So why the prospect of “European socialism” is so frightening to some Americans puzzles Europeans, a mystery as deep as the American obsession with abortion or affection for the death penalty.

Daniel Cohn-Bendit, a leader of the student revolt of May 1968, known then as “Dany the Red,” is now “Dany the Green,” co-leader of the ecologist group in the European Parliament. “The fight between private property and state property is over,” he says, and traditional class distinctions are blurred. “There was never a purely socialist working class,” he suggested. “Socialism and social democracy today are about a society with more solidarity, more protection of people, more egalitarianism.” In a way, he said, socialism is defined today mostly by its contrast to neo-liberalism — by more reliance on the state and higher taxes on the wealthy.


“Socialism here is very statist,” says Marc-Olivier Padis, editor of the quarterly journal Esprit. The leading figures in the Socialist government are more creatures of the French establishment — elite schools and careers — than those under Mr. Sarkozy, he explained, “a combination reproducing the profile of Hollande himself.” Mr. Sarkozy was more of an outlier than Mr. Hollande, and much closer to business.

Belief in the centrality of the state to run, regulate and innovate remains a core belief of French socialism, and the size of the state is hardly going to be reduced under Mr. Hollande, whose few concrete promises include hiring 60,000 more teachers over five years, raising the minimum wage (the highest in the European Union) and creating a state bank for innovation.

The important takeaway from Erlanger’s essay is that in Europe and even the U.S. there are many programs and aspects of society that are, in fact, Socialist, contrary to what your average  Commie-hating voter might think. And as more of these programs are improved or established, the disconnect between the perception of Socialism being a bad thing and the actual benefits of these programs and how they are exactly what early Socialists envisioned, will persist or even increase.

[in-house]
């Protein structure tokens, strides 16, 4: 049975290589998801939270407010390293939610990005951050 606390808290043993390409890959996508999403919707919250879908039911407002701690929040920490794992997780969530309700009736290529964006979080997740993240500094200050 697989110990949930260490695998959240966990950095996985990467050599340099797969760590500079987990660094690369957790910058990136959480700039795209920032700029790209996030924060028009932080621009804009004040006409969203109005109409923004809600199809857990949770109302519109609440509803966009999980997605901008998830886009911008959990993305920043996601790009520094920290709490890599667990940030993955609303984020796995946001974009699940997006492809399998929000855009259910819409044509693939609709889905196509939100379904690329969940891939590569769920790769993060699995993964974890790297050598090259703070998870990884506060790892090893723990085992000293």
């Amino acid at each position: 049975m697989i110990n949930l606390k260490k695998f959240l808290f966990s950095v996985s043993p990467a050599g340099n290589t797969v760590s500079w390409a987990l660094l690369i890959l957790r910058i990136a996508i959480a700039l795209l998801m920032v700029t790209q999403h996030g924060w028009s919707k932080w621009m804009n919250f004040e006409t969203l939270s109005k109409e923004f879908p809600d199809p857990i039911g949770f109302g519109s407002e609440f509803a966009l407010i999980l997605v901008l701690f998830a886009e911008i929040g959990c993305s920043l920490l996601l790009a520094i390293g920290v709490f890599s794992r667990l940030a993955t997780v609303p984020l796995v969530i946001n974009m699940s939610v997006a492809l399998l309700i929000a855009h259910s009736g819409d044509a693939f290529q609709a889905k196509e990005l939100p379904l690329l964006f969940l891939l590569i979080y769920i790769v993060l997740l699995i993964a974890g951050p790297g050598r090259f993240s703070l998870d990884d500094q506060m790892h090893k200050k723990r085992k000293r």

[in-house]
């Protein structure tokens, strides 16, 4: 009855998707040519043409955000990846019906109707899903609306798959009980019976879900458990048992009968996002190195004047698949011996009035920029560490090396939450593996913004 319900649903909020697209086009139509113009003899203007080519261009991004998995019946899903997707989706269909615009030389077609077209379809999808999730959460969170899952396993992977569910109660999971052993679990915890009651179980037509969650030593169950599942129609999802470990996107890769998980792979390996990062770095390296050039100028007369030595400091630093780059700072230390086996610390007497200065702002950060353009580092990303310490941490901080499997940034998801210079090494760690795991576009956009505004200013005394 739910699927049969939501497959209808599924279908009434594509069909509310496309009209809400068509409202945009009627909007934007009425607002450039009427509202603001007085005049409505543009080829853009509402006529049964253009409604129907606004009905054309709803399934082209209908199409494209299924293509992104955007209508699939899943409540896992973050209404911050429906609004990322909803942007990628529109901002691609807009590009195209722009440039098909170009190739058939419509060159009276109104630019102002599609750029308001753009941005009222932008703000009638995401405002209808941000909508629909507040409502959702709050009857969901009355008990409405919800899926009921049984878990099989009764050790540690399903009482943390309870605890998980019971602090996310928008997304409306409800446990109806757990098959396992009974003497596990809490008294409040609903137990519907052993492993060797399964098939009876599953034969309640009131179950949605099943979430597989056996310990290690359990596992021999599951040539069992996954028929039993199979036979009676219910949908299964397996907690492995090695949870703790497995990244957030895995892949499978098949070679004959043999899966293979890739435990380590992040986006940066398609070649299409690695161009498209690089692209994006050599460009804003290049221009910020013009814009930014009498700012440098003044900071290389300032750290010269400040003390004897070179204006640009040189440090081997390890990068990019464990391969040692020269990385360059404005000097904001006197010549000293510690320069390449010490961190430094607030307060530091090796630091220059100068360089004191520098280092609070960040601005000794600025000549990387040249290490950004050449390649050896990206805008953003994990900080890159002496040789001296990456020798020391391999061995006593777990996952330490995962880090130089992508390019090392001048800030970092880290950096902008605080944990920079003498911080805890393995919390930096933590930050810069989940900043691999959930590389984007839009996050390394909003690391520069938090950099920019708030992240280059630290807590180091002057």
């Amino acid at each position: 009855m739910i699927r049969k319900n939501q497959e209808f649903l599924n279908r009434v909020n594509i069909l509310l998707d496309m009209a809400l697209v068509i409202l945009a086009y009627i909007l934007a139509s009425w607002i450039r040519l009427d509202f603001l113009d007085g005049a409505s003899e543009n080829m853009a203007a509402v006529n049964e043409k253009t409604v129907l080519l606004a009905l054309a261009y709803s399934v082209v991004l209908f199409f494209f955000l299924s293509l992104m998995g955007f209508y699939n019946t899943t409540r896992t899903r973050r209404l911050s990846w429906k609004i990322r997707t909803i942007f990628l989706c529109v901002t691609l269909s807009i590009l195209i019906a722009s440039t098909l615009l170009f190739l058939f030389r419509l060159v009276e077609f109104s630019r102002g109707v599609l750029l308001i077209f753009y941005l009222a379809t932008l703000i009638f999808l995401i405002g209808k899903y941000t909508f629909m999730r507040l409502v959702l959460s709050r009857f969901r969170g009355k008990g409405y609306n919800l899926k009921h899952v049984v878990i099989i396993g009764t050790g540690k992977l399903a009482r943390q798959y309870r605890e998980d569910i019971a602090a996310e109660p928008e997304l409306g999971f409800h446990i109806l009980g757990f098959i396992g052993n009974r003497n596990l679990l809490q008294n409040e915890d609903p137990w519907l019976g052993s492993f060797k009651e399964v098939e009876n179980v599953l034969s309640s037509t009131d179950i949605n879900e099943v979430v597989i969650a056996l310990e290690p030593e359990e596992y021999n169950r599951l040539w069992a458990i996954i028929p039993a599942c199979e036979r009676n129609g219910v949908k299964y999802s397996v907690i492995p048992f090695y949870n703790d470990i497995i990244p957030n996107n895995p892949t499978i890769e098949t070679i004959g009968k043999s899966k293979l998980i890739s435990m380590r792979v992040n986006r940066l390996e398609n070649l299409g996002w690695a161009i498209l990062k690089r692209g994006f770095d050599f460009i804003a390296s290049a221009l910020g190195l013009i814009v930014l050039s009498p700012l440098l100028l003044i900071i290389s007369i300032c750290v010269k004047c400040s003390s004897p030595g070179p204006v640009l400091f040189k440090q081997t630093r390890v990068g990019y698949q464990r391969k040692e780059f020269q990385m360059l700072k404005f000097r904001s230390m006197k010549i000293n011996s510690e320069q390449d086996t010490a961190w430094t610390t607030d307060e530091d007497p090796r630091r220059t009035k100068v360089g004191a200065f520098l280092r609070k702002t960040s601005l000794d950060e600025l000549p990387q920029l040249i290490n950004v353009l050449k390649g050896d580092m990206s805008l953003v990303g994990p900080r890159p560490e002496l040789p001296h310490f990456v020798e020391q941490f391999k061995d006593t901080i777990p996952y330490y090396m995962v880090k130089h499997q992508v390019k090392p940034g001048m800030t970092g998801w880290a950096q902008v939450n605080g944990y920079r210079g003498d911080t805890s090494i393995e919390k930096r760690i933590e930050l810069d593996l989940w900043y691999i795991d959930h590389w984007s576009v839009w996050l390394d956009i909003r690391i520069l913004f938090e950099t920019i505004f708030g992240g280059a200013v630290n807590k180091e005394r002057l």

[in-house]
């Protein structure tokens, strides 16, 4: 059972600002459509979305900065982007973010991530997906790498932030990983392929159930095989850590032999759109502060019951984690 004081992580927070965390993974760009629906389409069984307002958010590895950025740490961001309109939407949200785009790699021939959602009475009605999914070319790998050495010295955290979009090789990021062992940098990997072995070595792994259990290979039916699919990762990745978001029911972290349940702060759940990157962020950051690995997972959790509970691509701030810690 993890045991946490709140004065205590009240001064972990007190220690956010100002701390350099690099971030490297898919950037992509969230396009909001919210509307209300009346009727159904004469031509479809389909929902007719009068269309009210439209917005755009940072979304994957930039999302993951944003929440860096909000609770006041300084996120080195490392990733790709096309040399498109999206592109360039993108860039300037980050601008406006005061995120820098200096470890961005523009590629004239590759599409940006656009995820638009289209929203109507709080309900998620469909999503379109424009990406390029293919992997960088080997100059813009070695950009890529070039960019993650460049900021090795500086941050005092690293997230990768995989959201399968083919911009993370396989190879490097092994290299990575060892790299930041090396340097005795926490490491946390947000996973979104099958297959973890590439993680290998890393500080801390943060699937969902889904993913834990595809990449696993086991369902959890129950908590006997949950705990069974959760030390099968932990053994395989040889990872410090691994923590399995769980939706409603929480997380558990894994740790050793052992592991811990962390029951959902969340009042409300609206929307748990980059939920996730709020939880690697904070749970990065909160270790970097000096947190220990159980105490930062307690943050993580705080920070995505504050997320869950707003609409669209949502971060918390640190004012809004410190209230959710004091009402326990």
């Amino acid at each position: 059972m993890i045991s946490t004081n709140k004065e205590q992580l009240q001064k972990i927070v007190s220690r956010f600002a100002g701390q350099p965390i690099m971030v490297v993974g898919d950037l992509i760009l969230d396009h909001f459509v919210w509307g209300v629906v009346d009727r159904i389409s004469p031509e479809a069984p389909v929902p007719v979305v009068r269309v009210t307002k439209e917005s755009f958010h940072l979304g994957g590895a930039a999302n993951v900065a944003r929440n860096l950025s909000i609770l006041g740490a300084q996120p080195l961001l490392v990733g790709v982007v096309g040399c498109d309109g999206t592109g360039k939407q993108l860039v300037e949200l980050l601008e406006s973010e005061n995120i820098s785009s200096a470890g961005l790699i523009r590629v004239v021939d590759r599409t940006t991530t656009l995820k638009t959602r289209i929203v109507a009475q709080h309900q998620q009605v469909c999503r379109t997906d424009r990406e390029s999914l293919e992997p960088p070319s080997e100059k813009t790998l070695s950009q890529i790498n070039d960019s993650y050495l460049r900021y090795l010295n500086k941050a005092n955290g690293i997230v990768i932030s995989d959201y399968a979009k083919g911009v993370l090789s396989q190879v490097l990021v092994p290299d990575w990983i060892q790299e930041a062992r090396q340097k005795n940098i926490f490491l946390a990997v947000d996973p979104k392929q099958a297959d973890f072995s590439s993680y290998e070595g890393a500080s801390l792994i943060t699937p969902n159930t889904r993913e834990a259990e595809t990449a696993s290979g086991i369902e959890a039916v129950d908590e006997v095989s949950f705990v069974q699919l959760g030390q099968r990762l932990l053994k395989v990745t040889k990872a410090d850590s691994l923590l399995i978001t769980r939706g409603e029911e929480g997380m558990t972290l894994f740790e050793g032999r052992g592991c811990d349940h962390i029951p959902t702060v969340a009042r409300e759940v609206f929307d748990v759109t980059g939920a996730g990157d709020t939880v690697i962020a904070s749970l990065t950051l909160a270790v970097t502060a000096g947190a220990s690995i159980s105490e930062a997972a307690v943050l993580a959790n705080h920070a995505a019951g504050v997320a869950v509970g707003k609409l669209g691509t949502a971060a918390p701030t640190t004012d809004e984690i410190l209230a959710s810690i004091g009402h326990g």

Pompous journals that you should read

Like a good action movie or one of my sports teams winning the World Series/Stanley Cup/Rosebowl I’m giddy about the new issue of Democracy: A Journal of Ideas. Here’s an item by David Frum* on the future of the GOP. Yeah, that’s right, David Frum:

Already, polls show that Republican voters (as opposed to activists) prefer tax increases on upper-income earners to Medicare cuts. So long as the choice between taxes and Medicare cuts remains latent, the preferences of rank-and-file Republicans may not matter much. But as budget gaps widen, that tension will surely come to the fore.

The trend, as they say, is the trend only till it bends. Yet it’s also true that 12 years is not so very far away. Let’s hazard two plausible scenarios.

1) Reactionary Democrats. Democrats depend hugely on public-sector unions for votes and money. Suppose the party decides to make a priority of protecting their interests and those of their retirees. Democrats may call for higher taxes on the rich to pay for these benefits, but that math does not suffice. The non-rich young will also have to pay.

But the young of the 2020s will not only be poorer than the elderly. They will be ethnically different. Whereas public-sector retirees will be whiter and blacker than the total population, the young of the 2020s will be more Hispanic and Asian. Age competition will also be ethnic competition. Continue reading

Plus ça change…

Last week I found and was enthralled by Willie Osterweil’s piece at TNI on “mystery shoppers.”  The basic idea:

Mystery shoppers spy in retail stores, restaurants, movie theaters, banks, hospitals, bars, supermarkets, churches, doctors’ offices, public transit systems, gas stations, mechanics shops, gyms, funeral homes, universities — in short, anywhere the public is treated as a “customer.” Marketing firms hire “mystery worshippers” who pose as first-time congregants to evaluate church cleanliness, friendliness, and godliness. Mentally healthy people complain to psychiatrists of fake symptoms while carefully comparing the doctor’s behavior against a checklist. Last summer, a congressional scuffle over the federal government’s plan to send out elderly mystery patients made headlines, and while the measure ultimately failed, the U.S. has helped Pakistan deploy mystery shoppers in order to combat tax evasion.